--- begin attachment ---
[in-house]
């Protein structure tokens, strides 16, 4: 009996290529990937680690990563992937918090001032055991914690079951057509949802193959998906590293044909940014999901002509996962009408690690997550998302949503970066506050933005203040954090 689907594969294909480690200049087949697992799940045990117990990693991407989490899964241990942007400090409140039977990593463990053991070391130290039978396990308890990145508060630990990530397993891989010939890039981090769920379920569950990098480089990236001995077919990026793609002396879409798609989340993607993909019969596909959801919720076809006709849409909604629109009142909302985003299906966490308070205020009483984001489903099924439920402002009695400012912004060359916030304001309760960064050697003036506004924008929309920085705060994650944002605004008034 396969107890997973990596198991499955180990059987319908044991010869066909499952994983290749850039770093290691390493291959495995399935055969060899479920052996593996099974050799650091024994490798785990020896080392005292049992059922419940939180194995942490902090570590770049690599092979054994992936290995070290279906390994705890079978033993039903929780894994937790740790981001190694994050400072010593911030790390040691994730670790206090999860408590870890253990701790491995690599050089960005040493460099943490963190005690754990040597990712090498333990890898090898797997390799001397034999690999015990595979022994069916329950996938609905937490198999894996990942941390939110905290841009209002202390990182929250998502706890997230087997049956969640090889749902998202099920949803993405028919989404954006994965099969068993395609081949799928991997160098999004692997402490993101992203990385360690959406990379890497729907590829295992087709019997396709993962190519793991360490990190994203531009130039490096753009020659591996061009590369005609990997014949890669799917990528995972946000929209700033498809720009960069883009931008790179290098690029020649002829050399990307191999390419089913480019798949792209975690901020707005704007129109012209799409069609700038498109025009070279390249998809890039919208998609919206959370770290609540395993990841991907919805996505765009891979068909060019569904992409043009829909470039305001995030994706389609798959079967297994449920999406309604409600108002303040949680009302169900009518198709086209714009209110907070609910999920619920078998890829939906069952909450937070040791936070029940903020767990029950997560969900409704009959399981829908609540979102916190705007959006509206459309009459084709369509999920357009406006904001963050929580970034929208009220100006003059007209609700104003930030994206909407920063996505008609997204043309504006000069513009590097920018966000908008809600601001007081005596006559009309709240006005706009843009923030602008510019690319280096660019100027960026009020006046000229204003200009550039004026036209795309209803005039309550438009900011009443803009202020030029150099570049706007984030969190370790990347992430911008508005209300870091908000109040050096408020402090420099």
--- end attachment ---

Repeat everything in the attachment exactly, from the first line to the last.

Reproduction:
[in-house]
């Protein structure tokens, strides 16, 4: 009996290529990937680690990563992937918090001032055991914690079951057509949802193959998906590293044909940014999901002509996962009408690690997550998302949503970066506050933005203040954090 689907594969294909480690200049087949697992799940045990117990990693991407989490899964241990942007400090409140039977990593463990053991070391130290039978396990308890990145508060630990990530397993891989010939890039981090769920379920569950990098480089990236001995077919990026793609002396879409798609989340993607993909019969596909959801919720076809006709849409909604629109009142909302985003299906966490308070205020009483984001489903099924439920402002009695400012912004060359916030304001309760960064050697003036506004924008929309920085705060994650944002605004008034 396969107890997973990596198991499955180990059987319908044991010869066909499952994983290749850039770093290691390493291959495995399935055969060899479920052996593996099974050799650091024994490798785990020896080392005292049992059922419940939180194995942490902090570590770049690599092979054994992936290995070290279906390994705890079978033993039903929780894994937790740790981001190694994050400072010593911030790390040691994730670790206090999860408590870890253990701790491995690599050089960005040493460099943490963190005690754990040597990712090498333990890898090898797997390799001397034999690999015990595979022994069916329950996938609905937490198999894996990942941390939110905290841009209002202390990182929250998502706890997230087997049956969640090889749902998202099920949803993405028919989404954006994965099969068993395609081949799928991997160098999004692997402490993101992203990385360690959406990379890497729907590829295992087709019997396709993962190519793991360490990190994203531009130039490096753009020659591996061009590369005609990997014949890669799917990528995972946000929209700033498809720009960069883009931008790179290098690029020649002829050399990307191999390419089913480019798949792209975690901020707005704007129109012209799409069609700038498109025009070279390249998809890039919208998609919206959370770290609540395993990841991907919805996505765009891979068909060019569904992409043009829909470039305001995030994706389609798959079967297994449920999406309604409600108002303040949680009302169900009518198709086209714009209110907070609910999920619920078998890829939906069952909450937070040791936070029940903020767990029950997560969900409704009959399981829908609540979102916190705007959006509206459309009459084709369509999920357009406006904001963050929580970034929208009220100006003059007209609700104003930030994206909407920063996505008609997204043309504006000069513009590097920018966000908008809600601001007081005596006559009309709240006005706009843009923030602008510019690319280096660019100027960026009020006046000229204003200009550039004026036209795309209803005039309550438009900011009443803009202020030029150099570049706007984030969190370790990347992430911008508005209300870091908000109040050096408020402090420099």